Channels 6 to 30 25 channels are used for upstream data transfer and control. One channel is for control, and 24 channels are for data transfer. If there are 24 channels, each using 4 kHz (out of 4.312 kHz available with QAM modulation, we have 24 x 4000 x 15, or a 1.44-Mbps bandwidth, in the upstream direction. However, the data rate is normally below 500 kbps because some of the carriers are deleted at frequencies where the noise level is large. In other words, some of channels may be unused. Channels 31 to 255 225 channels are used for downstream data transfer and control. One channel is for control, and 224 channels are for data. If there are 224 channels, we can achieve up to 224 x 4000 x 15, or 13.4 Mbps. However, the data rate is normally below 8 Mbps because some of the carriers are deleted at frequencies where the noise level is large. In other words, some of channels may be unused. DMT system constantly shifts signals between different channels, searching for the best channels for transmission and reception. In addition, some of the lower channels (those starting at about 8 KHz), are used as bidirectional channels, for upstream and downstream control. Monitoring and sorting out the information on the bidirectional channels, and keeping up with the quality of all 256channels, makes DMT more complex to implement than CAP, but gives it more flexibility on lines of differing quality.

Bandwidth division in ADSL

CAP and DMT compared for ADSL Adaptive equalizer is required for CAP since noise characteristics vary significantly across the frequency passband. DMT has the speed advantage over CAP DSP advances will enable the technologies to converge in cost and function Customer Site: ADSL Modem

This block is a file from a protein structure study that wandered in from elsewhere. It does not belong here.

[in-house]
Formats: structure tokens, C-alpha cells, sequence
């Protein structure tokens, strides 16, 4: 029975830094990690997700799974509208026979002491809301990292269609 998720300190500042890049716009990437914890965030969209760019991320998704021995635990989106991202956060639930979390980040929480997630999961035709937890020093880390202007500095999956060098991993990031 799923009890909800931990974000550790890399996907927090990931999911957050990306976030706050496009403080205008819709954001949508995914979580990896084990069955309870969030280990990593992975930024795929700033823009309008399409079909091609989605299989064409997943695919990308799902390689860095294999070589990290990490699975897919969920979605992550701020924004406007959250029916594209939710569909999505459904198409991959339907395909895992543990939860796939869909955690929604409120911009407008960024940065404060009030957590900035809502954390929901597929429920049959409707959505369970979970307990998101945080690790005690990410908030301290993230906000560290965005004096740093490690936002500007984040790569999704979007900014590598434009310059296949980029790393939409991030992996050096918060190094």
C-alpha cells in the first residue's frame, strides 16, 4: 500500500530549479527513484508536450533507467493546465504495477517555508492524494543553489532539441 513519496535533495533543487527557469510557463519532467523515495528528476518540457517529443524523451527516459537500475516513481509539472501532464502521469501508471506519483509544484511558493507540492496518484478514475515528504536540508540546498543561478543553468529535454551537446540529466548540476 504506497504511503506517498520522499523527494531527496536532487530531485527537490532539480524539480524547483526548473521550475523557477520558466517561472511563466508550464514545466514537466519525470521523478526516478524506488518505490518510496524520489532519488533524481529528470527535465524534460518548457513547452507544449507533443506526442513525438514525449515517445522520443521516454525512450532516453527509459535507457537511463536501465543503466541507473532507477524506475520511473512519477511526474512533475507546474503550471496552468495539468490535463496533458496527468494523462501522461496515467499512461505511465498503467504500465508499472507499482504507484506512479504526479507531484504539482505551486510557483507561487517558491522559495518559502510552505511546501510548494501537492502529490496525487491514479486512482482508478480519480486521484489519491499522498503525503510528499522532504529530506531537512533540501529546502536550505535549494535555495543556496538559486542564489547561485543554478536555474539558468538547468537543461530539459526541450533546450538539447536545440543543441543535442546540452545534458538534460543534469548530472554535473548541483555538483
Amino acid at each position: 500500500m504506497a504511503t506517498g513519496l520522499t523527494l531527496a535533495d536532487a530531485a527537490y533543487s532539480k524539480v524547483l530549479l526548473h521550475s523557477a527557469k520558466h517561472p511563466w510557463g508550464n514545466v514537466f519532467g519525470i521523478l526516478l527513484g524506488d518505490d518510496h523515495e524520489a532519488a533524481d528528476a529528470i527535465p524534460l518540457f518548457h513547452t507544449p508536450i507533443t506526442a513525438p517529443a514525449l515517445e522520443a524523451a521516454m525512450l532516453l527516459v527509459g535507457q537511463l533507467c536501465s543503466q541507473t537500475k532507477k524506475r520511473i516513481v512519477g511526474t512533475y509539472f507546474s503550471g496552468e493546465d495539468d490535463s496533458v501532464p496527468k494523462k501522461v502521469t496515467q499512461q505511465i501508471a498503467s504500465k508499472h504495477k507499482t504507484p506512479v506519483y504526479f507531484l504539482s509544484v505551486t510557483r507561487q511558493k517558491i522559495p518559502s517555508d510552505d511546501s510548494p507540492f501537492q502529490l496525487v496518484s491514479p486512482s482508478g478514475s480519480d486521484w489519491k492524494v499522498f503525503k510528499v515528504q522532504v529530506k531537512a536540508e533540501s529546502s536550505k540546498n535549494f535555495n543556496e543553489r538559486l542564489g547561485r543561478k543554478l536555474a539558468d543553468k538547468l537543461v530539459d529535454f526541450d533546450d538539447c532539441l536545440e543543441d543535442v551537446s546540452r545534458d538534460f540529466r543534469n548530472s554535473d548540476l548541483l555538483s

Figure shows an ADSL modem installed at a customer's site. The local loop connects to a splitter which separates voice and data communications. The ADSL modem modulates and demodulates the data, using DMT, and creates downstream and upstream channels. Note that the splitter needs to be installed at the customer's premises. The voice line can use the existing telephone wiring in the house, but the data line needs to be installed by a professional. All this makes the ADSL line expensive. Digital Subscriber Line access Multiplexer (DSLAM) DSLAM is installed, at central office site. ADSL provides a dedicated connection from each user back to the DSLAM. DSLAM takes connections from many customers and aggregates them onto a single, high-capacity connection to the Internet It packetizes the data to be sent to the Internet (ISP server). DSLAMs are flexible and able to support multiple types of DSL in a single central office, and different varieties of protocol and modulation -- both CAP and DMT. DSLAM may provide additional functions including routing or dynamic IP address assignment for the customers.